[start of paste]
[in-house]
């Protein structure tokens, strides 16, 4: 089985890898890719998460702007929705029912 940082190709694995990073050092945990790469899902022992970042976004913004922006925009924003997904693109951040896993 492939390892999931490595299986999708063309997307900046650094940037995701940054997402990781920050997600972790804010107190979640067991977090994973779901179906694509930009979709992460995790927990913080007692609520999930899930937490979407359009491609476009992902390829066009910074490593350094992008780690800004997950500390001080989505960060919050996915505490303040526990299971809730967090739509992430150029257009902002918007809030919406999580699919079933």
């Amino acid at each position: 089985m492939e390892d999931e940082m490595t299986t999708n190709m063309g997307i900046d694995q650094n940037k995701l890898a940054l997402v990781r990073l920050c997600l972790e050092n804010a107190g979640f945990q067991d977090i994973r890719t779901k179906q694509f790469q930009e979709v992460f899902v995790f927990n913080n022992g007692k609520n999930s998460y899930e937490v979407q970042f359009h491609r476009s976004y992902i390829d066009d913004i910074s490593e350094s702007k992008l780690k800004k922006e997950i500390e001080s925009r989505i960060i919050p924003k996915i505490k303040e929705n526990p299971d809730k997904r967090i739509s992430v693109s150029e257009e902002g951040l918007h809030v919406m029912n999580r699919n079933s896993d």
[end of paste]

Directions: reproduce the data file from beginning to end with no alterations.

[in-house]
């Protein structure tokens, strides 16, 4: 089985890898890719998460702007929705029912 940082190709694995990073050092945990790469899902022992970042976004913004922006925009924003997904693109951040896993 492939390892999931490595299986999708063309997307900046650094940037995701940054997402990781920050997600972790804010107190979640067991977090994973779901179906694509930009979709992460995790927990913080007692609520999930899930937490979407359009491609476009992902390829066009910074490593350094992008780690800004997950500390001080989505960060919050996915505490303040526990299971809730967090739509992430150029257009902002918007809030919406999580699919079933």
């Amino acid at each position: 089985m492939e390892d999931e940082m490595t299986t999708n190709m063309g997307i900046d694995q650094n940037k995701l890898a940054l997402v990781r990073l920050c997600l972790e050092n804010a107190g979640f945990q067991d977090i994973r890719t779901k179906q694509f790469q930009e979709v992460f899902v995790f927990n913080n022992g007692k609520n999930s998460y899930e937490v979407q970042f359009h491609r476009s976004y992902i390829d066009d913004i910074s490593e350094s702007k992008l780690k800004k922006e997950i500390e001080s925009r989505i960060i919050p924003k996915i505490k303040e929705n526990p299971d809730k997904r967090i739509s992430v693109s150029e257009e902002g951040l918007h809030v919406m029912n999580r699919n079933s896993d």